“I want to tell them that it’s okay to use contraception, but the Church says no.”

At Nicholas Kristof’s blog On the Ground, Amy Ernst writes about the connection between contraception, poverty, religion, women’s rights and health in Congo. Ernst is an American, and is in Congo working for an organization called COPERMA, which helps survivors of rape and war. In this post, she warns that while Congo’s HIV/AIDS rates are relatively low, they cannot stay thus when contraception remains largely unknown and unavailable.

The quote in the title of this post is from a Congolese Catholic priest, who admitted to Ernst that despite the Church’s teachings, he understands the desperate need for contraception in Congo. But because of the Church’s teachings, when women come to him asking for guidance on how to avoid having more children than they can afford to take care of, he cannot endorse any form of birth control besides the rhythm method natural family planning.

This interaction, between Ernst and her Congolese friend, is an apt demonstration of how contraception, women’s equality and religion are so closely linked:

A Congolese friend recently begged me to buy her condoms or la pillule (birth control) from the hospital in Lubero. She is getting married next year and wants to have a relationship with her husband but still be able to continue her education. She explained she’s afraid to buy them herself, because the community is Catholic, and she feared that people would ostracize her as a sinner.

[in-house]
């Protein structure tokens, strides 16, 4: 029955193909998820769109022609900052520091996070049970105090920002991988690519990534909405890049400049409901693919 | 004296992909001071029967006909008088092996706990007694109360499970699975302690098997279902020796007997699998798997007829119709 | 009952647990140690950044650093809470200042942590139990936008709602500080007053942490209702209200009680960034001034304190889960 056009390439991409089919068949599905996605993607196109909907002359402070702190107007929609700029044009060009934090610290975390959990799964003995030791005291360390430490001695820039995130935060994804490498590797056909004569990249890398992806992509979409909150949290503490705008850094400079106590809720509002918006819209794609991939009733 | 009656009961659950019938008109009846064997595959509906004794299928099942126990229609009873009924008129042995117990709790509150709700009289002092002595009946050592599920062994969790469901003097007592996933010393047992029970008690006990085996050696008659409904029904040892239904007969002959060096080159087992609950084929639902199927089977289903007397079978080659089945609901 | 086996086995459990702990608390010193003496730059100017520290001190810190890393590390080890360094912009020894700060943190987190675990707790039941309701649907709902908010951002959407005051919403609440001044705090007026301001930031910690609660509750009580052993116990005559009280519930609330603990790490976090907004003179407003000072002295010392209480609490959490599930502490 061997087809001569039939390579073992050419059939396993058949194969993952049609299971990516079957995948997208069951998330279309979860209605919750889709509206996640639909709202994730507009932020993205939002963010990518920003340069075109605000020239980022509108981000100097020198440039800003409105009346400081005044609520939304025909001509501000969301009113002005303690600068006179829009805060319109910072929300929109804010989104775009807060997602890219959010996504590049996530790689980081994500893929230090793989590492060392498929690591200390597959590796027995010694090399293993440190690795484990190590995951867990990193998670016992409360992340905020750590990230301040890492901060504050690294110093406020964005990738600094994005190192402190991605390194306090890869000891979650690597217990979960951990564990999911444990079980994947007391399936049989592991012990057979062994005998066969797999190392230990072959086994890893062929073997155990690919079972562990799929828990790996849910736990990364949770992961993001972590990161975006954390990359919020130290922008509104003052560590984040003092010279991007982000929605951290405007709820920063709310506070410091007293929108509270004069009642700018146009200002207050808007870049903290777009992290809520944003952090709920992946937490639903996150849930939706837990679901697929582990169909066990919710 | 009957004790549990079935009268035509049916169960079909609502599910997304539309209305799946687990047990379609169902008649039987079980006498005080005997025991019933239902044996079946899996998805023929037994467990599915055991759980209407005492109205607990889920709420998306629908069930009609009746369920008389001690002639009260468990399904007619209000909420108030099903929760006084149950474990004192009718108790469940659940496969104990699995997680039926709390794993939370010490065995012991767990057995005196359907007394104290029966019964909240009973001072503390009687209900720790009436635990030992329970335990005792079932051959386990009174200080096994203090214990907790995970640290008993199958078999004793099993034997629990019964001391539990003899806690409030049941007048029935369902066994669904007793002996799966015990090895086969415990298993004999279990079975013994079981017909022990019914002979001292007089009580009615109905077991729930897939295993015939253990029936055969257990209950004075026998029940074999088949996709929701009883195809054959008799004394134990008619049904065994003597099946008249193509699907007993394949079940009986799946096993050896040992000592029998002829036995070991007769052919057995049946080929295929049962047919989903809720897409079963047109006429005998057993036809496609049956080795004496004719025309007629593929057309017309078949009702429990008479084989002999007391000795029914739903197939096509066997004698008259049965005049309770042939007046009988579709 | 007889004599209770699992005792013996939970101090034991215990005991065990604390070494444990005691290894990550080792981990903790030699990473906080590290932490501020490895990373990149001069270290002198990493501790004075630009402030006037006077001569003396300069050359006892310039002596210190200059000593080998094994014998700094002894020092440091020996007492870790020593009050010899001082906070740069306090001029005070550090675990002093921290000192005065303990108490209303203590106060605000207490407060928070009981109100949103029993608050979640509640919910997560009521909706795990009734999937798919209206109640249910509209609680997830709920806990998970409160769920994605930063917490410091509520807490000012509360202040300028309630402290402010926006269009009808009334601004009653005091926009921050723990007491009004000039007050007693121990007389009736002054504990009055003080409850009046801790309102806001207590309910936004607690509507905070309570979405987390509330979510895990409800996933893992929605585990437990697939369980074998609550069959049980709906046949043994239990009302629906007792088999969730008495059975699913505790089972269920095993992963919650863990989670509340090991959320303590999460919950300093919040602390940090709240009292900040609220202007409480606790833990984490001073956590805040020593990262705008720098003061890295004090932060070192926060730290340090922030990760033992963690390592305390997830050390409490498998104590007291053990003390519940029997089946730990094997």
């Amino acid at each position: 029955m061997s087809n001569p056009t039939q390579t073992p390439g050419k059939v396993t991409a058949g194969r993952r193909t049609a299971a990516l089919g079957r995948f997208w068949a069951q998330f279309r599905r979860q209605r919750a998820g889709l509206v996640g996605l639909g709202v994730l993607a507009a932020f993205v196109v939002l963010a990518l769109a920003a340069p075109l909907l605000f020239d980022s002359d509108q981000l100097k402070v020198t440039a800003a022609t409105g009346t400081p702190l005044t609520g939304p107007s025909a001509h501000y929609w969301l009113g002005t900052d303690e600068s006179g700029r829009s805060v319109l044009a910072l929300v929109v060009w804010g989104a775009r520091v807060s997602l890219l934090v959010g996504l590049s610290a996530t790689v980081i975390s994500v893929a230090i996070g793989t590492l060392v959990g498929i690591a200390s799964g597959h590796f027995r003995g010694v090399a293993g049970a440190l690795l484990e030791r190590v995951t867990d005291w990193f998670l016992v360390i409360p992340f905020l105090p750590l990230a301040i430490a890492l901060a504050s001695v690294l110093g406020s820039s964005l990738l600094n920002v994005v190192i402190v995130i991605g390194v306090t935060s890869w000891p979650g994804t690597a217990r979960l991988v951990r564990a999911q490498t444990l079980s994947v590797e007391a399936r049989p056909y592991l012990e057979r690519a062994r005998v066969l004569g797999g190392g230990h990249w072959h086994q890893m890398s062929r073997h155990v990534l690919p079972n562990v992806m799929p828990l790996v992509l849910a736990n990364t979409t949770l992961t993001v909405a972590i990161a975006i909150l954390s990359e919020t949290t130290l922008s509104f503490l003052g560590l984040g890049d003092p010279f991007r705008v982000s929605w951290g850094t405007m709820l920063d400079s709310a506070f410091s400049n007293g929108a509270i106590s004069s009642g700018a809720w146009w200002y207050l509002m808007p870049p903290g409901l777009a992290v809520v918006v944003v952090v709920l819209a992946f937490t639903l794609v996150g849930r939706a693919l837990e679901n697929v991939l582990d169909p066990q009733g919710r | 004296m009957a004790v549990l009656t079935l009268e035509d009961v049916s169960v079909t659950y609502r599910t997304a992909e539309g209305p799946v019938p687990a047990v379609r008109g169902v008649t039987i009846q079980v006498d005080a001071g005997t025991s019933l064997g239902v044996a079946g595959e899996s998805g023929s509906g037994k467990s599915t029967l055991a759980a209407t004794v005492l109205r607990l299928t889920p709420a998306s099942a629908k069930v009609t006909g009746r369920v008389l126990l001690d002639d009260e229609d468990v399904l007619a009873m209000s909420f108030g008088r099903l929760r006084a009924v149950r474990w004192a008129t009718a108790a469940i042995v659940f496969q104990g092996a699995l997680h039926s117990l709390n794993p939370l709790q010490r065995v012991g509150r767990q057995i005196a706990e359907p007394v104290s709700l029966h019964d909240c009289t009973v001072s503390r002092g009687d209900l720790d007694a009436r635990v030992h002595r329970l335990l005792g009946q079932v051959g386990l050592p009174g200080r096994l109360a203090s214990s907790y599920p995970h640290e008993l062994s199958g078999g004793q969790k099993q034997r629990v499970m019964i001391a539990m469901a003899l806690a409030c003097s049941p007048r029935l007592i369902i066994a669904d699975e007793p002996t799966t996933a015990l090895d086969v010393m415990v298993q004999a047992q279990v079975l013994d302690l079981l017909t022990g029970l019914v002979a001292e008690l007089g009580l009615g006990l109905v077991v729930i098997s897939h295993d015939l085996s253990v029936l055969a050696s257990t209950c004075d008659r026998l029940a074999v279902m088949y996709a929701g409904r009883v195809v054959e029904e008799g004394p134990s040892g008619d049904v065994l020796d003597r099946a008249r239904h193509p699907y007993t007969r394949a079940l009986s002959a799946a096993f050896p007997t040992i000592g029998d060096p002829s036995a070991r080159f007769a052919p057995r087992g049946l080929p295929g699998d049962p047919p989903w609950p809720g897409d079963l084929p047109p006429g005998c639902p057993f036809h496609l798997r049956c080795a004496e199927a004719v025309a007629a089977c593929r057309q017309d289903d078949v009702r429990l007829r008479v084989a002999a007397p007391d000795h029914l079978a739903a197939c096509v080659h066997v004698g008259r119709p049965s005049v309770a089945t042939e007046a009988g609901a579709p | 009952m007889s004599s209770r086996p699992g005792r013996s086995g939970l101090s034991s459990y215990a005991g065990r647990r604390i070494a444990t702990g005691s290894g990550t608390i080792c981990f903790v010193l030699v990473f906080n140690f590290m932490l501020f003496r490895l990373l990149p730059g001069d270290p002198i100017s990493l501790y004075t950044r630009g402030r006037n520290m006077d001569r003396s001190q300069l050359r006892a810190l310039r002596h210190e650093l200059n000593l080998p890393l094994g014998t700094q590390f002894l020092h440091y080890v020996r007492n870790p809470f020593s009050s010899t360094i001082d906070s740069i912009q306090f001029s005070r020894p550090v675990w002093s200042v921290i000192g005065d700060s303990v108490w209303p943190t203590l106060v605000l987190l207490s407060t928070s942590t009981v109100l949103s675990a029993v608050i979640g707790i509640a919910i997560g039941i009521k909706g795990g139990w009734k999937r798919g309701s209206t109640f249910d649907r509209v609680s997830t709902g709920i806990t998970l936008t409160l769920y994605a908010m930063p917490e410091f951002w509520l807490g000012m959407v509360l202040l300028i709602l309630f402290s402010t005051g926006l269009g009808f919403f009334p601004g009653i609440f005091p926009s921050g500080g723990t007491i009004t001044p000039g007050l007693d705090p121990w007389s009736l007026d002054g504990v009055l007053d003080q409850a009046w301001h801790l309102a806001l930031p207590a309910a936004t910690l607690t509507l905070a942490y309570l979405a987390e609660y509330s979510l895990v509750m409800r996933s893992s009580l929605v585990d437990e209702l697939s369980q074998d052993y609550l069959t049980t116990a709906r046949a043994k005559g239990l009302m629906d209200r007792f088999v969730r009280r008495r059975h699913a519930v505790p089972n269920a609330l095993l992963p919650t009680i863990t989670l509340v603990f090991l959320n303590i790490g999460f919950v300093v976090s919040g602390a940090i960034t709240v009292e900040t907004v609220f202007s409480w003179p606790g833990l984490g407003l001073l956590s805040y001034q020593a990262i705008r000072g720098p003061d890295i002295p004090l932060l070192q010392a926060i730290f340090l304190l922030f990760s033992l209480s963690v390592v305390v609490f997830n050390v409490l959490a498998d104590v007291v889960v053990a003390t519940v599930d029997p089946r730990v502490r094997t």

Add in the threat of HIV/AIDS, the cost of raising children and the social stigma of having  small family, which Ernst explains, and you have an immensely complex situation. Go read the whole piece. It’s not exhaustive – obviously one could write hundreds of pages on the nuances of this multi-faceted problem – but it’s a worthwhile read. You can also read more about her experiences in Congo on her blog.

New York, NY

Chloe Angyal is a journalist and scholar of popular culture from Sydney, Australia. She joined the Feministing team in 2009. Her writing about politics and popular culture has been published in The Atlantic, The Guardian, New York magazine, Reuters, The LA Times and many other outlets in the US, Australia, UK, and France. She makes regular appearances on radio and television in the US and Australia. She has an AB in Sociology from Princeton University and a PhD in Arts and Media from the University of New South Wales. Her academic work focuses on Hollywood romantic comedies; her doctoral thesis was about how the genre depicts gender, sex, and power, and grew out of a series she wrote for Feministing, the Feministing Rom Com Review. Chloe is a Senior Facilitator at The OpEd Project and a Senior Advisor to The Harry Potter Alliance. You can read more of her writing at chloesangyal.com

Chloe Angyal is a journalist and scholar of popular culture from Sydney, Australia.

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  • http://feministing.com/members/discombobulation/ Elizabeth Hiatt